View Full Version : "Thoroughly Modern Millie" playing at Civic Center

10-07-2004, 11:47 AM
If you guys like broadway musicals, this one should be a good one. If you need tickets call the number given below. For more information visit Celebrity Attractions website at

"Review: 'Millie' cast brings energy to patchwork musical

When: October 5 - 10, 2004, Times still left as of this posting: Fri, Sat, and Sun eve; Sat and Sun Matinee.

Prices: Tues, Wed, & Sun Eve $48, $43, $33, $16
Thur, Sat & Sun Mat $52, $47, $37, $21
Fri & Sat Eve $56, $51, $41, $26

Where: Civic Center Music Hall, 201 N Walker.

Information: Celebrity Attractions: (800) 869-1451.

The original cast album of the 2002 musical "Thoroughly Modern Millie" boldly proclaims on its insert sleeve that it is "the new Broadway musical comedy." New on Broadway? Yes. New songs? A few. New property? Hardly. "Thoroughly Modern Millie"

Based on the 1967 film of the same name, this stage adaptation is another in a long list of film musicals that have been transferred to the stage in recent years. But what works in one medium rarely succeeds in the other, something the creative team behind "Thoroughly Modern Millie" never quite came to grips with.

Presented locally by the Tulsa-based Celebrity Attractions, "Thoroughly Modern Millie" opened Tuesday for an eight-performance run at the Civic Center Music Hall.

In the era when Hollywood raided Broadway for material, film directors took great pride in "opening up" stage musicals for the screen. Only film could give us the scenic Austrian vistas that made "The Sound of Music" so enjoyable.

But reversing the process is far more difficult. The stage versions of "Singin' in the Rain" and "Meet Me in St. Louis" pale alongside their big screen counterparts. "Millie" does spring to life, although only occasionally.

That's because it's a patchwork affair that attempts to integrate music by Tchaikovsky, Victor Herbert and Sir Arthur Sullivan together with a new score by Jeanine Tesori and Dick Scanlan.

Except for "Not for the Life of Me" and "Gimme Gimme," Tesori's score rarely takes flight, although Scanlan's lyrics are frequently clever: "Granny dear, mother mine/Old and gray at twenty-nine/Calloused hands, broken heart/Dreams that die before you start."

So, what does this national touring production of "Millie" have going for it? Abundant energy, fast pacing and a cast of performers who never allow the show's shortcomings to overwhelm them.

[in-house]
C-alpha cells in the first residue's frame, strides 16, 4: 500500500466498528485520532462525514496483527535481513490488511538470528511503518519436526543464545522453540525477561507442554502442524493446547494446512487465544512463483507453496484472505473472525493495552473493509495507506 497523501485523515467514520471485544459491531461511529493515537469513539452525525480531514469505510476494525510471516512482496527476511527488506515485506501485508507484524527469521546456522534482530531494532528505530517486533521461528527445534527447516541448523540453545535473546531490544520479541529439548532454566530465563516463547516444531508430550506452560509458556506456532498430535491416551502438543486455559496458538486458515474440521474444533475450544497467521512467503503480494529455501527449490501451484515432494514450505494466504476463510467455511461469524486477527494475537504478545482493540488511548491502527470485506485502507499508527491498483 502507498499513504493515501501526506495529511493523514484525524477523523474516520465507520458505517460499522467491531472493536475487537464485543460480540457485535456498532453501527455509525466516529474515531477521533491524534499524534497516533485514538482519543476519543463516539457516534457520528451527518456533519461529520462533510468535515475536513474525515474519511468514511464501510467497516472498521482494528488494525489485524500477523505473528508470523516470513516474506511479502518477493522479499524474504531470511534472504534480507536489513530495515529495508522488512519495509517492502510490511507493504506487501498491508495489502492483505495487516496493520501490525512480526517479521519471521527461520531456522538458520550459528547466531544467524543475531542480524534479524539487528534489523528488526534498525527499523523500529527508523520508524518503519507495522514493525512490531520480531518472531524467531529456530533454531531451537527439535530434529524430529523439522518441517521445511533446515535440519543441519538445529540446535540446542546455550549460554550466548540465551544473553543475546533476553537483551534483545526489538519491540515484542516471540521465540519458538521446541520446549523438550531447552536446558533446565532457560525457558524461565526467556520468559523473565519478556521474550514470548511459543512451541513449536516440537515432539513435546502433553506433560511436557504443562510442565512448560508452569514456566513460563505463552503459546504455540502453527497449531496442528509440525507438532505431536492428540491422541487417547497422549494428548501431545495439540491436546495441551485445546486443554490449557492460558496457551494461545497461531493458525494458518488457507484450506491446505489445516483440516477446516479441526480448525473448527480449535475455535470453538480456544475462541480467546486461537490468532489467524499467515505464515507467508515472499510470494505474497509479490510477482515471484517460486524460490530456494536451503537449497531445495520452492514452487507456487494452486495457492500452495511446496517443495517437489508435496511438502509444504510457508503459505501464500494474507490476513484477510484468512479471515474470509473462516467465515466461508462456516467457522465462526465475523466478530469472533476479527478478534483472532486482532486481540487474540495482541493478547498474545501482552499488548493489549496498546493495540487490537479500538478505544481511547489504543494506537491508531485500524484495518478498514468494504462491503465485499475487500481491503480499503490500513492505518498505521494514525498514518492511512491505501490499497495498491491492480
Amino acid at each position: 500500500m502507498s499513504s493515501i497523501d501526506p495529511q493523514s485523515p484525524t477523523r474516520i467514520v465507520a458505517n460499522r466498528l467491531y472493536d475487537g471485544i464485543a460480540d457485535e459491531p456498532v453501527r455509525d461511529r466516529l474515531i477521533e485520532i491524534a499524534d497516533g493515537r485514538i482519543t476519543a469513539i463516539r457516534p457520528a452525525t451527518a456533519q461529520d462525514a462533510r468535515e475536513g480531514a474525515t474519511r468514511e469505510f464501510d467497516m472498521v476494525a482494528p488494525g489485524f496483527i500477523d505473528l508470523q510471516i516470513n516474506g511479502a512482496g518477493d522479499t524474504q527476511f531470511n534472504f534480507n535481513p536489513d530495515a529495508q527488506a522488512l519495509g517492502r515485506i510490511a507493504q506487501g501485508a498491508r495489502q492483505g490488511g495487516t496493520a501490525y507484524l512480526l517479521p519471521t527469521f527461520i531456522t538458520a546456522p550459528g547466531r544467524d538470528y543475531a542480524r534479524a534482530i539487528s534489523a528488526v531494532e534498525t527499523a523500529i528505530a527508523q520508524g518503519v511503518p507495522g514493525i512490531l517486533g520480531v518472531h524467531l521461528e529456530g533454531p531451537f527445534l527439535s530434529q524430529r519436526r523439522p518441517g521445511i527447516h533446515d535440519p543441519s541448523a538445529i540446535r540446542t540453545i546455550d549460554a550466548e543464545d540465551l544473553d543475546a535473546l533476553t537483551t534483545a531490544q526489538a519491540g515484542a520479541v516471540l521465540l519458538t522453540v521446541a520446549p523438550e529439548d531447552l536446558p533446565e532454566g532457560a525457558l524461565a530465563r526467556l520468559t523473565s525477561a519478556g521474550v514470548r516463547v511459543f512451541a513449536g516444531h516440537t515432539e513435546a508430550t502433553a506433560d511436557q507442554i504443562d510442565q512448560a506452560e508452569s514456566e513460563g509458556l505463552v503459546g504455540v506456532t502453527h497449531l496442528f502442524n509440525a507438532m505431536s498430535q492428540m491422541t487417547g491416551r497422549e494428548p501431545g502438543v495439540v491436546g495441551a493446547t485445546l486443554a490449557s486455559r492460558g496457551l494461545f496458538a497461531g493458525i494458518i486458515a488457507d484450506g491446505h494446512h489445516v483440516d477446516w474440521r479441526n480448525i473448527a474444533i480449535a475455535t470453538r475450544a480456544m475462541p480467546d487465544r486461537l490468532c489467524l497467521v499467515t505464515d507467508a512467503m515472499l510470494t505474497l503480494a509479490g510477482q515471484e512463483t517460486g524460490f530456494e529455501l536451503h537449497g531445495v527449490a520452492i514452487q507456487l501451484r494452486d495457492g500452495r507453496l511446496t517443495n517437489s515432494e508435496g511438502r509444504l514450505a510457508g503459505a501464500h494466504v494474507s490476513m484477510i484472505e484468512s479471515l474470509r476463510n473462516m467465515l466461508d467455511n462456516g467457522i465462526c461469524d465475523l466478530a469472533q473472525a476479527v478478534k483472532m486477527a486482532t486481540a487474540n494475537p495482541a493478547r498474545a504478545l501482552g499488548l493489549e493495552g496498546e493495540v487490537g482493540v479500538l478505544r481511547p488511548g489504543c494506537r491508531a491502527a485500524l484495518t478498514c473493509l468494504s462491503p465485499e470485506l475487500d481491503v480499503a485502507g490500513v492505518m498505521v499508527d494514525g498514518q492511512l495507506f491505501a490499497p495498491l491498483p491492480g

"Millie" is the tale of a young Kansas girl who's determined to conquer New York. She doesn't get off to a very promising start though. "Ten minutes in this town and I have my New York horror story," she complains after being robbed.

Millie later learns that the woman who runs the rooming house is secretly involved in a white slavery racket. Mrs. Meers preys upon young orphans who presumably wouldn't be missed should they suddenly disappear.

"Millie" has other twists and turns that contribute to this show's convoluted plot, but Michael Mayer's swift staging prevents the story from bogging down too much.

The cast, save one, is excellent. John Ganun is a solid Trevor Graydon, the stoic boss Millie sets out to marry. Bryan McElroy brings a youthful exuberance to the role of Jimmy Smith, a playboy who falls for Millie.

Stephanie Pope is Muzzy Van Hossmere (Carol Channing's role in the movie), a wealthy widow whose joy for life rivals that of Mame Dennis. Muzzy's two big numbers are powerfully sung but seem extraneous rather than necessary.

And Mrs. Meers' partners in crime (Daniel May and Emir Yonzon), are two Asian brothers who have one of the show's cleverest bits in a musical number that alternates between English and Chinese.

Sadly, Pamela Hamill's Mrs. Meers seems far too forced, which lessens the impact of her character's humor. And her mock Chinese accent is delivered in an often unintelligible falsetto.

Anne Warren makes a winsome Miss Dorothy, another naive young girl whose romantic designs don't exactly pan out as she had planned. Warren's pure soprano makes a terrific impression though, especially in the second act quartet.

Finally, there's the Millie of Darcie Roberts, a performer whose sterling acting skills and rangy belt combine to create a character of enormous charm, wit and presence.

Roberts is one of those rare natural talents who brings such exuberance to the role of Millie that you can't help but root for her. Numbers such as "Forget About the Boy" and "Gimme Gimme" not only show off Roberts' terrific belt but steadily build into genuine showstoppers.

This production has one other major asset and that's music director Eric Stern. This Broadway veteran is meticulous in his approach to any score -- I've enjoyed his work in "Carousel" and "Candide" among others -- and that translates into a high degree of musicality rarely found in touring productions.

If "Thoroughly Modern Millie" is never likely to become a classic stage musical, this production gets high marks for the cast's enthusiasm and fine vocal skills. Add in Stern's expert music direction, and "Millie" sparkles more often that you'd think possible. "